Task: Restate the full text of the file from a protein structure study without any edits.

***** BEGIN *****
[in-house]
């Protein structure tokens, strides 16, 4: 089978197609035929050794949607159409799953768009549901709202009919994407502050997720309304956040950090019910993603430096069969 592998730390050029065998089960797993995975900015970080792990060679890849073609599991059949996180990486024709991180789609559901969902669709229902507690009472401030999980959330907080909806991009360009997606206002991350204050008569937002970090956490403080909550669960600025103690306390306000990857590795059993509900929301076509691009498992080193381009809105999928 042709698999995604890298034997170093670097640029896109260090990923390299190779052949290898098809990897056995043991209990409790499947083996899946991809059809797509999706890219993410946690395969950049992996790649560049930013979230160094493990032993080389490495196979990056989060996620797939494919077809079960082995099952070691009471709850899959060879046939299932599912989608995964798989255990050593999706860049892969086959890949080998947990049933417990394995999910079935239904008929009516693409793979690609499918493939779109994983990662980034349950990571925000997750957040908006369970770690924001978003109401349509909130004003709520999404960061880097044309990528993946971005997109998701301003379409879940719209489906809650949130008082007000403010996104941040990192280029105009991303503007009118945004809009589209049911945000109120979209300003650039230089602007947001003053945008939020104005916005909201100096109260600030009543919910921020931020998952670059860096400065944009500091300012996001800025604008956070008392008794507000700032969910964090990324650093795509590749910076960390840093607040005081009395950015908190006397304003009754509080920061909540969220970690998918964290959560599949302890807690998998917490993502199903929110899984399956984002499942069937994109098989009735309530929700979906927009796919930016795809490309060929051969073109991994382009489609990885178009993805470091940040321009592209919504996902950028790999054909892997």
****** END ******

[in-house]
């Protein structure tokens, strides 16, 4: 089978197609035929050794949607159409799953768009549901709202009919994407502050997720309304956040950090019910993603430096069969 592998730390050029065998089960797993995975900015970080792990060679890849073609599991059949996180990486024709991180789609559901969902669709229902507690009472401030999980959330907080909806991009360009997606206002991350204050008569937002970090956490403080909550669960600025103690306390306000990857590795059993509900929301076509691009498992080193381009809105999928 042709698999995604890298034997170093670097640029896109260090990923390299190779052949290898098809990897056995043991209990409790499947083996899946991809059809797509999706890219993410946690395969950049992996790649560049930013979230160094493990032993080389490495196979990056989060996620797939494919077809079960082995099952070691009471709850899959060879046939299932599912989608995964798989255990050593999706860049892969086959890949080998947990049933417990394995999910079935239904008929009516693409793979690609499918493939779109994983990662980034349950990571925000997750957040908006369970770690924001978003109401349509909130004003709520999404960061880097044309990528993946971005997109998701301003379409879940719209489906809650949130008082007000403010996104941040990192280029105009991303503007009118945004809009589209049911945000109120979209300003650039230089602007947001003053945008939020104005916005909201100096109260600030009543919910921020931020998952670059860096400065944009500091300012996001800025604008956070008392008794507000700032969910964090990324650093795509590749910076960390840093607040005081009395950015908190006397304003009754509080920061909540969220970690998918964290959560599949302890807690998998917490993502199903929110899984399956984002499942069937994109098989009735309530929700979906927009796919930016795809490309060929051969073109991994382009489609990885178009993805470091940040321009592209919504996902950028790999054909892997």